Why I love it: City Park actually has two playgrounds (one near Duck Lake and the other on the N. Colorado Boulevard side), but it’s about so much more than the playground — it’s an overall experience. If you’re looking for a place to come that ticks multiple to-dos on your Denver Bucket List, this is it. Both playgrounds are near enclosed toilet areas, and the N. Colorado Boulevard side option, in particular — which is located at 1700 York St — is an ambling wooden structure with everything your child could want or need, from slides and swings to riding animals and climbing structures — and it’s close to a parking lot. Plus, if your kid loves nothing more than running around over “bridges,” as mine do, then this place is endlessly entertaining. Although you’ll need to drive to get from place to place, the parks are also conveniently located near the Denver Zoo, the Denver Museum of Nature & Science and Ferril Lake, where you can rent all kinds of transportation, from land options like surreys and cruiser bikes to water ones like kayaks and swan boats. There is a small splash pad located near the Denver Museum of Nature & Science, as well, which is the perfect spot for your kids to cool off after playing. This map gives you a good overall view of the layout of the entire area so you can better plan your movements.

What to keep in mind: While you could spend hours just at the playgrounds here, the better idea would be to make a full day of it and visit some of the other features in the area, as well. Bring swimsuits for the splash pad and, depending on your child’s interests, plan to check out the zoo or science museum, as well. Obviously both of these spots are popular areas, so check out the websites to plan the best days of the week and time of days to visit to avoid crowds, if possible.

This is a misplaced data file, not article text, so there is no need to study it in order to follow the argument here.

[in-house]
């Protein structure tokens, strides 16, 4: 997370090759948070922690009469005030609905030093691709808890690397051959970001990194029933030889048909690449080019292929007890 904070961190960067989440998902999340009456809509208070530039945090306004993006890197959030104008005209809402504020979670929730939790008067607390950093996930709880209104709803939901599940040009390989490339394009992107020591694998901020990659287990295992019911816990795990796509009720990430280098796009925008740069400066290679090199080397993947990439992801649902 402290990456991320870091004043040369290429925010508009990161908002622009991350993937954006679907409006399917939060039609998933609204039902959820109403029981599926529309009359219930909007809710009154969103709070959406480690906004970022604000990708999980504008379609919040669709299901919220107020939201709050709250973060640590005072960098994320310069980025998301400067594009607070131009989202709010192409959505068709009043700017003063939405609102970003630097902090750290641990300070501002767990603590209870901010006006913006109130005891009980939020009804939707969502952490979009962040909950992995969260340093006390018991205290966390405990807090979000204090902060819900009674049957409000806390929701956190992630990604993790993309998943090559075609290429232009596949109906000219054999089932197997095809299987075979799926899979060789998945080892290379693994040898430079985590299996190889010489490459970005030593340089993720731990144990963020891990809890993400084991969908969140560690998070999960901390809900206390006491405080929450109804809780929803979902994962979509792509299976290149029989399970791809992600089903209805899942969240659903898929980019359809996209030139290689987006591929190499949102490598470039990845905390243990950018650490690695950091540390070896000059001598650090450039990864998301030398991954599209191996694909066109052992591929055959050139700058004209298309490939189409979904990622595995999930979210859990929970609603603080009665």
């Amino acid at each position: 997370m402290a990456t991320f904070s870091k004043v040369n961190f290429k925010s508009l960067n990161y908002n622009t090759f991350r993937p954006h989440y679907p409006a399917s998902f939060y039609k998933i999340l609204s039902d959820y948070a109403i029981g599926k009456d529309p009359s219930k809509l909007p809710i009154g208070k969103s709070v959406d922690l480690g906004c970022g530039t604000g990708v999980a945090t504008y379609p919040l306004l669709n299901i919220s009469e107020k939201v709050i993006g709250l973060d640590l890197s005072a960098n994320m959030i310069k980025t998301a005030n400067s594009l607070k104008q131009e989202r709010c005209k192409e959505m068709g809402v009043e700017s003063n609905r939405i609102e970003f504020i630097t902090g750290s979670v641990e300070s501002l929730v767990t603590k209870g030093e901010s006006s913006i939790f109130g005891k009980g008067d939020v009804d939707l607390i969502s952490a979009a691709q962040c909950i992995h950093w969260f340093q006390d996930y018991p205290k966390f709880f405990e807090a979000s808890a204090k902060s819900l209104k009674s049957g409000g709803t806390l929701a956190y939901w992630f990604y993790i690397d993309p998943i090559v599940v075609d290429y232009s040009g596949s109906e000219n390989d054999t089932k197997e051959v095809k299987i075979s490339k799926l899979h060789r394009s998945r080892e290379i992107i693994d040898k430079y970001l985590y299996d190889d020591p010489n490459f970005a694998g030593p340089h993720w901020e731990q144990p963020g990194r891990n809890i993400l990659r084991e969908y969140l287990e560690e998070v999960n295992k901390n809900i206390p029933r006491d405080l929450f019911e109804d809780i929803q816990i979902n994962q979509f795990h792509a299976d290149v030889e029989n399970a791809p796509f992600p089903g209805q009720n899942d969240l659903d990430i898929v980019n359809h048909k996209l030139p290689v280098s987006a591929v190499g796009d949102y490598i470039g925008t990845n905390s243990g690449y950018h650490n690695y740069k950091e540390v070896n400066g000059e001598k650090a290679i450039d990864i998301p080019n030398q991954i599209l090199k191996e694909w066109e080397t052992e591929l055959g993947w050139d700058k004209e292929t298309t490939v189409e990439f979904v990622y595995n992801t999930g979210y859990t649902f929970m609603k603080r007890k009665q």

3. Ralston-Central Park

Why I love it: Granted, the Ralston Central Park and Splash Pad aren’t technically in Denver (it’s located about 25 minutes northwest), but if you’re looking for a great playground/splash pad experience, this is it. The playground area features a log-style aesthetic with a tree-trunk slide, a clubhouse with seating, and plenty of climbing and swinging spots, as well. There is plenty of covered seating and spots for eating/relaxing, and the glorious splash pad — located directly across from the playground — is open from Memorial Day through Labor Day and runs from 10 a.m. until 8 p.m. daily. The family toilets are open from 7 a.m. to 8:30 p.m. and are clean and well-kept, and the parking is directly located next to the playground, although can fill up quickly during busy times. 

What to keep in mind: This splash pad/playground are very popular, so the parking lot and covered picnic areas closest to the play areas do fill up fast. If you’re traveling here for the playground/splash pad and only plan to spend a couple of hours there, you can make a longer day out of it by checking out Olde Town Arvada, as well, which is only a couple of minutes drive away.

 

By: Cheryl Lock of Weary Wanderer
 

Features

Restrooms Good for All Ages Scootering Playground Sandbox
Thoughtfully captured by:
Cheryl Lock
Cheryl Lock is a former New Yorker who currently lives in Denver with her husband and two daughters, Lotte and Grace. When she isn't exploring the mountains and trails with her girls, Cheryl is a writer and editor who covers travel, personal finance and parenting. Her work has appeared in The New York Times, The Washington Post, Parents, Real Simple and more. You can see more of her work here at CherylLock.com and WearyWanderer.wordpress.com,.